1. This is old news. Didn't check to see if it was posted here or not, but both /. and digg talked this one to death.
2. Technically, this isn't a root kit.
3. It still wasn't a smart move.
Lloyd_Humph wrote:Nosey: What the hell is a hedge fund?
I never understand people who ask questions that literally take 5 seconds to lookup via Google in an online forum where it is likely to take 5 hours to get a reply.
I got an email last week saying I could upgrade to Office 2007 if I so desired. So for those of you who work for a living and use 2007 is the upgrade worth it? I know it has a new UI but was just wondering if there were enough new features to prompt an upgrade. Is there also a performance hit when running Office 2007, particularly Outlook?
It's mostly subjective, but personally I really like the new Office. In particular, I'm grooving on Outlook 2007. Performance seems to be a little better for a few things in outlook, though some of the new features are what have me sold.
There's a To-Do Bar that accomplishes everything "Outlook Today" was intended to, but in a much more convenient side bar. I live and die by "Search Folders" (hardly ever delete e-mail, and always leave it sitting in the Inbox, but despite that I have e-mail handily filed away under folders, often in multiple folders at once), and they seem to function quicker in the new version. "Instant Search" is very helpful. The RSS feeds turned out to be extremely handy for a lot of internal blogs. Categories have been updated to be more in your face and easier to use, including nice color coding. Combine that with search folders and it becomes easy to file e-mail away with out having to "break" the whole Search Folder paradigm. Because of the Ribbon interface in e-mail, I've had to relearn some keystrokes, which was a minor pain point, but over all, I'm loving it.
For Word, the new Ribbon interface can take some getting used to, but honestly, it's a lot easier to use than the old cascading menus. Otherwise, I don't use it often enough for anything beyond the standard business documentation creation to have noticed any new features worth mentioning. And I don't use Excel often enough to have even had a reason to open it yet.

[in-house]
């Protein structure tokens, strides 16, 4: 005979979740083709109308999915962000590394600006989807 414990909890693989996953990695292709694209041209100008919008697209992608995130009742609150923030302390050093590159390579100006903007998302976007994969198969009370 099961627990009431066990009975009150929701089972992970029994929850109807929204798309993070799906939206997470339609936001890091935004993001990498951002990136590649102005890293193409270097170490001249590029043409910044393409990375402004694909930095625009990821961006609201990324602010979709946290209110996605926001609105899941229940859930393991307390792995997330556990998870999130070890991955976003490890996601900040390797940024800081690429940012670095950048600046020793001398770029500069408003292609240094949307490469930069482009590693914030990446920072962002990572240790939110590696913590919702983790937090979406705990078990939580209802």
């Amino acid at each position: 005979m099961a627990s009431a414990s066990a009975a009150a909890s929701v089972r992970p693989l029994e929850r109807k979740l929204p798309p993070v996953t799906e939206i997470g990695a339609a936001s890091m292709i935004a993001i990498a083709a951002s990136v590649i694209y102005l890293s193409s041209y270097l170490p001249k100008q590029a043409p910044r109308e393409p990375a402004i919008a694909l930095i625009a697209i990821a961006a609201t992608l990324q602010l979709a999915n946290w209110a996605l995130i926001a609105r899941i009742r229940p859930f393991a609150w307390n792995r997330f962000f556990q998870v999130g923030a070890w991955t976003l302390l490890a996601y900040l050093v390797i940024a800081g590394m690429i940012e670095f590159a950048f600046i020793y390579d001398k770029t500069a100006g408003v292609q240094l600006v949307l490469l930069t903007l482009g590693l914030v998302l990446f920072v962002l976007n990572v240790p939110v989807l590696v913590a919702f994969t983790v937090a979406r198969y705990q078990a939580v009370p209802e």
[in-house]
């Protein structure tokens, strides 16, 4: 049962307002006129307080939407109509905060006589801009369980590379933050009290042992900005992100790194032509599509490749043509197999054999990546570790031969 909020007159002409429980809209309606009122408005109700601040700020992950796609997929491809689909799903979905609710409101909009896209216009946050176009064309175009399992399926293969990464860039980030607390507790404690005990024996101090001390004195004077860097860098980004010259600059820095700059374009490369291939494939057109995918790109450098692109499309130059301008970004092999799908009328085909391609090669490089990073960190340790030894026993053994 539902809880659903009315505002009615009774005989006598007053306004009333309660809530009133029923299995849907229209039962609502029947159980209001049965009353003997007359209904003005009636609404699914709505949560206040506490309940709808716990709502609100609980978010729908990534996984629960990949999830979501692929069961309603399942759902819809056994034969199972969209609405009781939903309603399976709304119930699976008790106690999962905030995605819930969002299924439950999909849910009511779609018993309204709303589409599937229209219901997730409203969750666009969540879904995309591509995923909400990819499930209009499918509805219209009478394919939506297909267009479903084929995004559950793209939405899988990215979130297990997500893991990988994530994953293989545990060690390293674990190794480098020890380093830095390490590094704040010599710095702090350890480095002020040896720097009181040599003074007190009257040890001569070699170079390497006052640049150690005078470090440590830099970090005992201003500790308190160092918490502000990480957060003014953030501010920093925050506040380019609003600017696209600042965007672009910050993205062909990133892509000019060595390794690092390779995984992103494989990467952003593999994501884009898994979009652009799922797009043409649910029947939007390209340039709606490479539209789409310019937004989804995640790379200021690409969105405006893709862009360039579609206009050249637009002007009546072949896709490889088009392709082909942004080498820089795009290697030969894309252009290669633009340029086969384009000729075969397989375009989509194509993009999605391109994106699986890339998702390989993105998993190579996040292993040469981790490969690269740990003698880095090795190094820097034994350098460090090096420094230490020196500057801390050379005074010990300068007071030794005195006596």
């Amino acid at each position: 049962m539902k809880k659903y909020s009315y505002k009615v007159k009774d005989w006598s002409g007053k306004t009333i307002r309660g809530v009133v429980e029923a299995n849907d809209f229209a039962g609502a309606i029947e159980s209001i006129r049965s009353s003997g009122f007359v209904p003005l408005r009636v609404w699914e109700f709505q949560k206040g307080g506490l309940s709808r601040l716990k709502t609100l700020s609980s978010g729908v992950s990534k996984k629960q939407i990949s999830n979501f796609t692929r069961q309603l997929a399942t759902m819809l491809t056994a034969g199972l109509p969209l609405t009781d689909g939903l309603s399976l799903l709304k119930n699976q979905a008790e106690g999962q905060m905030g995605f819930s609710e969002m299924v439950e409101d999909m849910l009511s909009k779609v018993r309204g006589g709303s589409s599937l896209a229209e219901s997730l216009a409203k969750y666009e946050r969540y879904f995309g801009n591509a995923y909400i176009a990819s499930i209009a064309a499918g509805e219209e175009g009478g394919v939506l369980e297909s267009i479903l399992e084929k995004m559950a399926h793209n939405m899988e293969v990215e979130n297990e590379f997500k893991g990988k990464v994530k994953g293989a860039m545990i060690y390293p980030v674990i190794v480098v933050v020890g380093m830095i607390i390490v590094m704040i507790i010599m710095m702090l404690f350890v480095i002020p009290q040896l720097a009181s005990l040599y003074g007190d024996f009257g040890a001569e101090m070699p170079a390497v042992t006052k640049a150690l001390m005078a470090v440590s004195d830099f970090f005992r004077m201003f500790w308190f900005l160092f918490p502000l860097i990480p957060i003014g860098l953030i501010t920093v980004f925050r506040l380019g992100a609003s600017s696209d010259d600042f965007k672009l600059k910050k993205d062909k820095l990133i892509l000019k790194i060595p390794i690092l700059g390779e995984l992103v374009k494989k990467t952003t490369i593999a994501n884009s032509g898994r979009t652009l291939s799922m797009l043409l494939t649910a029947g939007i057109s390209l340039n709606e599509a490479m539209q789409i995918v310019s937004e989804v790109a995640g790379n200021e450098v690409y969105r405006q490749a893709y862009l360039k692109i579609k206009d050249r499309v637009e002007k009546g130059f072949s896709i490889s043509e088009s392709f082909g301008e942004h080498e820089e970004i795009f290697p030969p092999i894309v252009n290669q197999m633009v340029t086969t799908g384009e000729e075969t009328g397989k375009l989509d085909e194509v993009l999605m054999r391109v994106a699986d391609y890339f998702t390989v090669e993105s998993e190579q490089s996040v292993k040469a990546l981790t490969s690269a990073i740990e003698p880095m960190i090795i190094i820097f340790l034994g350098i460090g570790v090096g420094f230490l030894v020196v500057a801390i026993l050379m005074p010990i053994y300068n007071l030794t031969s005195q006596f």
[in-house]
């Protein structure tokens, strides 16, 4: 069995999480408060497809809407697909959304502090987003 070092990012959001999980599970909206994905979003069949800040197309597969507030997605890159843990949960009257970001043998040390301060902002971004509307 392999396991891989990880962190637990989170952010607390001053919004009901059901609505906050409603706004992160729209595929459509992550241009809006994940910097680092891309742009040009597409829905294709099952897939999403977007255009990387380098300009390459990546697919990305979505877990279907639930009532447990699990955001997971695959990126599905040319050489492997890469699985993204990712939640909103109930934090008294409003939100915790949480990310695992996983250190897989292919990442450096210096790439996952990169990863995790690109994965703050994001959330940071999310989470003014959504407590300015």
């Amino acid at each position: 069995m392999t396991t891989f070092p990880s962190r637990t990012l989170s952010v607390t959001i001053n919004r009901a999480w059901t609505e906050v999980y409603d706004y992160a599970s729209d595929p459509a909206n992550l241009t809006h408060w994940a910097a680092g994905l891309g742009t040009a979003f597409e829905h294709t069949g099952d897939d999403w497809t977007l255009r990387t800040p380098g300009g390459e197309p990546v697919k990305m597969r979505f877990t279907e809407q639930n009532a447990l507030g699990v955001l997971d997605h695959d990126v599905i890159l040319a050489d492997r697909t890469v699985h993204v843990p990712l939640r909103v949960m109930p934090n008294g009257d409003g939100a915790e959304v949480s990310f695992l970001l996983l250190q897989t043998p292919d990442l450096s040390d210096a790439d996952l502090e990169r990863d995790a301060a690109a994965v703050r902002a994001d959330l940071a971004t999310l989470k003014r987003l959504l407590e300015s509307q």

1. Virtual calls will always have the overhead of at least one indirection (the optimizer can, in some circumstances, eliminate this, but in those cases you're not doing anything polymorphic).
2. The overhead of the v-call has always been just a single indirection, which has never been that expensive.
3. When you need a virtual call (polymorphic behavior), there's no other concept you could hand craft that would perform any better.
4. Premature optimization is the root of all evil (or something like that).
If you don't need polymorphic behavior, don't use it. If you need it, worrying about the overhead of a v-call is pointless.
My main gripe with it:
Whenever I do a search (Google, MSN, etc), I quickly scan through the results and middle-click on any result link that looks interesting. This opens a new tab for each one I click on, without changing focus to the new tabs. This way I pick all the relevant-looking links while still in the same frame of mind and know I will eventually get to them, and not be distracted by any one link and then forget about checking the remaining interesting links.
Gripe? I can't find any way to open the results from Tafiti in a new tab. It insists that you left-click on the results and therefore force a completely new browser window to pop up - how annoying!
This is part of my gripe with SilverLight - it seems they succumbed to the lowest common denominator and only give you "a mouse button" as opposed to left/right/middle/ buttons (and scroll wheel). This is 2007 - we have moved well past 1 button mice a long time ago.
I hope this is just developers creating SilverLight apps that don't implement support for additional mouse button functionality rather than SilverLight only supporting one button from the start.
TheWiseGuy wrote:dude, you need to cut down on your sugar.
no one called you a paid basher (or as you call it "shill", didnt know there was actually such a word). Your own statements concluded that you were a paid "shill".
Nothing that I said concluded I was a paid shill (no quotes). You first hinted at it by asking about who I was employed by and then directly called me a "paid basher" (obviously my grammatical skills are better than yours). Don't try and turn things around here, it just makes you look worse than you already did.
I am not with ibm neither with any other company.
I'd have to take your word on that, since you're posting anonymously. However, the evidence doesn't back that up, so I'm reluctant to do so. At best your a troll, at worst your a paid troll.
A long time ago I came to the conclusion that being an independent consultant is the easiest way to make money rather than working with the likes of IBM, Oracle, or MS. I have not had a boss except myself for the past 30 years. I suggest you try being an independent consultant also.
Oh, you're better than I am because you're a "paid consultant". I get it *rolls eyes*. Of course, you don't say who pays you or what you consult on.
My observation has been that paid bashers, or paid pumpers are becoming more and more of a norm with the big players in this business (IBM, Oracle, MS, SAP, etc. all play the same).
And there you go again.
If you are not a paid basher (or pumper) then why get upset! LOL
I heard you beat your wife. Oh, if you don't beat your wife, then why get upset at that?
Like I said cut down in the sugar and you will feel much much better.
Yeah, what ever. Definate troll. Charles, I think another hammer is soon going to be in order.